Nov 15 2006
“The cowled figures which stood around the open grave in the moonlight at Glastonbury in the year 1189 were used to mystery but even they were overawed by what was in the coffin.
Their great and ancient monastery was in trouble and if this sword was what they thought it was, if those bones were really Arthur’s, then they had a great relic for which their king would be properly grateful.
But their king was in France, fighting his son, Richard Coeur de Lion, and getting the sword to him would be a perilous business. A lot of people wanted that sword for a lot of reasons.
The young monk who takes it for them is unobtrusive enough but, as rumour of what he is carrying spreads, he is in danger. The companions he picks up on the way, a formidable Prioress, a Crusader haunted by the massacre in the Holy Land, may be trustworthy, or they may not.
The king they are seeking, Henry II, is sick so they are not only evading enemies, they are also in a race against time.
KING OF THE LAST DAYS makes a story full of sharp medieval detail, and lively wit and variety of mood. A very satisfying and immensely readable successor to Diana Norman’s first novel, Fitzempress’ Law.”
Dear Mrs. Norman,
Why, oh why are most of your books not still in print? Trees die daily for Cassie Edwards and Connie Mason but not for an author who truly deserves to be read by more people. Life sucks, ‘eh? The only way I knew this book existed was because it was listed at Amazon.co.uk as out of print. I knew nothing else about it as there was no back blurb or reviews. So when I found it listed by an English bookseller, I took the plunge, crossed my fingers, whipped out my credit card and hoped for the best.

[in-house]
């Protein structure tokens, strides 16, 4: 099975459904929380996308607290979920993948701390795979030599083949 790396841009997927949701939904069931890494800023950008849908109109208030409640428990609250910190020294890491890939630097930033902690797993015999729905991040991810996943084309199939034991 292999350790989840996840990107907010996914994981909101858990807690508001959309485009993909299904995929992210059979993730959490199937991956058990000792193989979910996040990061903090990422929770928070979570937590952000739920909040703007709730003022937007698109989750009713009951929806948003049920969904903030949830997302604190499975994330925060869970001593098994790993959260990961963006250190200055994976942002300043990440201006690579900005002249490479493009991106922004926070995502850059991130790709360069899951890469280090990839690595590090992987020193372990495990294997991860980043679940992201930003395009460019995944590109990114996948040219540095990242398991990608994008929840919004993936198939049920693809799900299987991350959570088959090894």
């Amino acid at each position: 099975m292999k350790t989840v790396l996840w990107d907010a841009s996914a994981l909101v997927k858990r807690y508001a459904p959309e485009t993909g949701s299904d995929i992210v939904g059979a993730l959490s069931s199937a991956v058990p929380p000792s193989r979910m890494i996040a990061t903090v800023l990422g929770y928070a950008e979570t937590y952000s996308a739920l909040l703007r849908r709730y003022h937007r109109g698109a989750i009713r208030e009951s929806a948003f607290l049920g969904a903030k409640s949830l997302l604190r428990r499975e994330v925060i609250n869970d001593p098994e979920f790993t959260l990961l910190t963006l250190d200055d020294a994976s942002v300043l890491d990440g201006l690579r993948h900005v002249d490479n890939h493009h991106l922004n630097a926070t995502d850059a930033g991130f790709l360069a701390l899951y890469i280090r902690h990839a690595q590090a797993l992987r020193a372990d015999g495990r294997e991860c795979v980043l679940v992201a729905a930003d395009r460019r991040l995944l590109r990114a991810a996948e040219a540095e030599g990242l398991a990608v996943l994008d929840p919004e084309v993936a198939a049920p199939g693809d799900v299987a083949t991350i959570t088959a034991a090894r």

Since most of the books we review here are romance, let me say up front, this is not a romance. All of the your other books I’ve read so far have romances in them but not this one. What readers do get is a great view of medieval life, especially from the POV of the religious community and the peasants. All three main characters have deep feelings about Henry II and, especially for the Prioress and monk, the law he instituted (which serves as the backbone of English Common Law). There is enough period detail to set it firmly in medieval times but not enough truly gross details to ick me out.
You refrain from inventing over melodramatic backstories or forcing nonessential subplots into the story so it’s short (189 pages) but still rich in the tale you’re trying to tell. I still blush and/or shudder to think what I paid for this book but I have to say that it was worth it. “King of the Last Days” is yet another reason I’m thankful you’re an author.